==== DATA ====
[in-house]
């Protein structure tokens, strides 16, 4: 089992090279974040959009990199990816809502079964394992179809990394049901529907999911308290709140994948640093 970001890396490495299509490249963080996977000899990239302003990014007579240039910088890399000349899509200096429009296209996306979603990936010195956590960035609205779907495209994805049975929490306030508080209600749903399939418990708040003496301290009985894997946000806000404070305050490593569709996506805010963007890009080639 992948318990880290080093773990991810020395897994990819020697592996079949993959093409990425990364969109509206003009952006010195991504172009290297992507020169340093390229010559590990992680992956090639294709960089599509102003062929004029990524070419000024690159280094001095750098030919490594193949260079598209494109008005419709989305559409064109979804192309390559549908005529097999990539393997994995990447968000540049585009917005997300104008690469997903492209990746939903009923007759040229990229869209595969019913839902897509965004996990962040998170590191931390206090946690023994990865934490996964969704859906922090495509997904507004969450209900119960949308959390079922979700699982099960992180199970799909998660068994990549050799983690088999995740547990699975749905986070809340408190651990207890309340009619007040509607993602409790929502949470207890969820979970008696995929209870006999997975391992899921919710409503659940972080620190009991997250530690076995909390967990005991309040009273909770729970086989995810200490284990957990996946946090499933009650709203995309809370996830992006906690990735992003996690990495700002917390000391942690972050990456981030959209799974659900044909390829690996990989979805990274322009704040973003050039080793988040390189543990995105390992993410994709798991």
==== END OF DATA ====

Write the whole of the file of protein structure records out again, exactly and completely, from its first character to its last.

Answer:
[in-house]
């Protein structure tokens, strides 16, 4: 089992090279974040959009990199990816809502079964394992179809990394049901529907999911308290709140994948640093 970001890396490495299509490249963080996977000899990239302003990014007579240039910088890399000349899509200096429009296209996306979603990936010195956590960035609205779907495209994805049975929490306030508080209600749903399939418990708040003496301290009985894997946000806000404070305050490593569709996506805010963007890009080639 992948318990880290080093773990991810020395897994990819020697592996079949993959093409990425990364969109509206003009952006010195991504172009290297992507020169340093390229010559590990992680992956090639294709960089599509102003062929004029990524070419000024690159280094001095750098030919490594193949260079598209494109008005419709989305559409064109979804192309390559549908005529097999990539393997994995990447968000540049585009917005997300104008690469997903492209990746939903009923007759040229990229869209595969019913839902897509965004996990962040998170590191931390206090946690023994990865934490996964969704859906922090495509997904507004969450209900119960949308959390079922979700699982099960992180199970799909998660068994990549050799983690088999995740547990699975749905986070809340408190651990207890309340009619007040509607993602409790929502949470207890969820979970008696995929209870006999997975391992899921919710409503659940972080620190009991997250530690076995909390967990005991309040009273909770729970086989995810200490284990957990996946946090499933009650709203995309809370996830992006906690990735992003996690990495700002917390000391942690972050990456981030959209799974659900044909390829690996990989979805990274322009704040973003050039080793988040390189543990995105390992993410994709798991």